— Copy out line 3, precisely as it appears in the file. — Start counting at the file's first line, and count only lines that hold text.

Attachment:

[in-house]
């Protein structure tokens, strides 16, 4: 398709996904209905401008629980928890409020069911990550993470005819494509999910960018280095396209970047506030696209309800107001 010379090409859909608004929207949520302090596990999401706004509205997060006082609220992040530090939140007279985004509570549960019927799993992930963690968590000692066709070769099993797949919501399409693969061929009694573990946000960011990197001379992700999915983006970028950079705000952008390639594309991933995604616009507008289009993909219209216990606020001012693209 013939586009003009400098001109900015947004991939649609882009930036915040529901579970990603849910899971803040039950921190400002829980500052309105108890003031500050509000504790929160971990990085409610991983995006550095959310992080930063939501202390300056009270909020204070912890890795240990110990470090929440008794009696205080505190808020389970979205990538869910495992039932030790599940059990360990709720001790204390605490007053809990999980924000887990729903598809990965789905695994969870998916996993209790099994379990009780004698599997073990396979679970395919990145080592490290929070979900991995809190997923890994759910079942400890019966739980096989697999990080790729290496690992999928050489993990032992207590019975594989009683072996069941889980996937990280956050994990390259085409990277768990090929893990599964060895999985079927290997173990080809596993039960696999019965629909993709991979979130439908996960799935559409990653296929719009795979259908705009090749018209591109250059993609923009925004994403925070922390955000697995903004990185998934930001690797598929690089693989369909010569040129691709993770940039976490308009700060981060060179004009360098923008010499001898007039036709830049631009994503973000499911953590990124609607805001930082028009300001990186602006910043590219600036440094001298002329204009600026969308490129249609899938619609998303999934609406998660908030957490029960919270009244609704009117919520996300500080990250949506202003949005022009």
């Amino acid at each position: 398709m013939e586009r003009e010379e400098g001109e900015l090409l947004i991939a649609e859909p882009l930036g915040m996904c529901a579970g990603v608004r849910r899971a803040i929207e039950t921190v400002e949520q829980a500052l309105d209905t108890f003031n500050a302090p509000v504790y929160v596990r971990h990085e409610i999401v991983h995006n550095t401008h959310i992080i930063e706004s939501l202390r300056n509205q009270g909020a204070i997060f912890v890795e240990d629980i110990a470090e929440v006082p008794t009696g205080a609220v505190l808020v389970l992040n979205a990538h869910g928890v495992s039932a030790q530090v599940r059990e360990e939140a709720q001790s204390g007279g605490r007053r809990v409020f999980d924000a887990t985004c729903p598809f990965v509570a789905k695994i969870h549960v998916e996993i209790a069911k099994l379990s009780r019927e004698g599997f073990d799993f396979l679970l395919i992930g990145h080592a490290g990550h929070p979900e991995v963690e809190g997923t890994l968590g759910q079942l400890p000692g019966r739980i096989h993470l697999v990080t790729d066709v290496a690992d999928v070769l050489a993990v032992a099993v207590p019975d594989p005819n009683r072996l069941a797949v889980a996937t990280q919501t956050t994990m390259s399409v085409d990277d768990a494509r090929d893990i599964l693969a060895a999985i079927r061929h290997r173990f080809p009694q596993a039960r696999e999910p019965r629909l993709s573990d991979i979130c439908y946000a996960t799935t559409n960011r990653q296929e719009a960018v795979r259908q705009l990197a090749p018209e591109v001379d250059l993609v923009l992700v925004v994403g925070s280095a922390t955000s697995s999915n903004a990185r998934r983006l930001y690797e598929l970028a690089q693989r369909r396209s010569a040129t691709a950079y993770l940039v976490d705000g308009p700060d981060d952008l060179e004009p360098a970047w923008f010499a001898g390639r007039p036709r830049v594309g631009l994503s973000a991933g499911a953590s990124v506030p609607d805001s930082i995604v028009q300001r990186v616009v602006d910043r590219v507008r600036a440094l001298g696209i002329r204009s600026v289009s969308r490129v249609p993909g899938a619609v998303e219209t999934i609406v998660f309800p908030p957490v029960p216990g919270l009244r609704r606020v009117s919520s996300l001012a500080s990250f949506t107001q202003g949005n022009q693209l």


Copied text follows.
């Amino acid at each position: 398709m013939e586009r003009e010379e400098g001109e900015l090409l947004i991939a649609e859909p882009l930036g915040m996904c529901a579970g990603v608004r849910r899971a803040i929207e039950t921190v400002e949520q829980a500052l309105d209905t108890f003031n500050a302090p509000v504790y929160v596990r971990h990085e409610i999401v991983h995006n550095t401008h959310i992080i930063e706004s939501l202390r300056n509205q009270g909020a204070i997060f912890v890795e240990d629980i110990a470090e929440v006082p008794t009696g205080a609220v505190l808020v389970l992040n979205a990538h869910g928890v495992s039932a030790q530090v599940r059990e360990e939140a709720q001790s204390g007279g605490r007053r809990v409020f999980d924000a887990t985004c729903p598809f990965v509570a789905k695994i969870h549960v998916e996993i209790a069911k099994l379990s009780r019927e004698g599997f073990d799993f396979l679970l395919i992930g990145h080592a490290g990550h929070p979900e991995v963690e809190g997923t890994l968590g759910q079942l400890p000692g019966r739980i096989h993470l697999v990080t790729d066709v290496a690992d999928v070769l050489a993990v032992a099993v207590p019975d594989p005819n009683r072996l069941a797949v889980a996937t990280q919501t956050t994990m390259s399409v085409d990277d768990a494509r090929d893990i599964l693969a060895a999985i079927r061929h290997r173990f080809p009694q596993a039960r696999e999910p019965r629909l993709s573990d991979i979130c439908y946000a996960t799935t559409n960011r990653q296929e719009a960018v795979r259908q705009l990197a090749p018209e591109v001379d250059l993609v923009l992700v925004v994403g925070s280095a922390t955000s697995s999915n903004a990185r998934r983006l930001y690797e598929l970028a690089q693989r369909r396209s010569a040129t691709a950079y993770l940039v976490d705000g308009p700060d981060d952008l060179e004009p360098a970047w923008f010499a001898g390639r007039p036709r830049v594309g631009l994503s973000a991933g499911a953590s990124v506030p609607d805001s930082i995604v028009q300001r990186v616009v602006d910043r590219v507008r600036a440094l001298g696209i002329r204009s600026v289009s969308r490129v249609p993909g899938a619609v998303e219209t999934i609406v998660f309800p908030p957490v029960p216990g919270l009244r609704r606020v009117s919520s996300l001012a500080s990250f949506t107001q202003g949005n022009q693209l």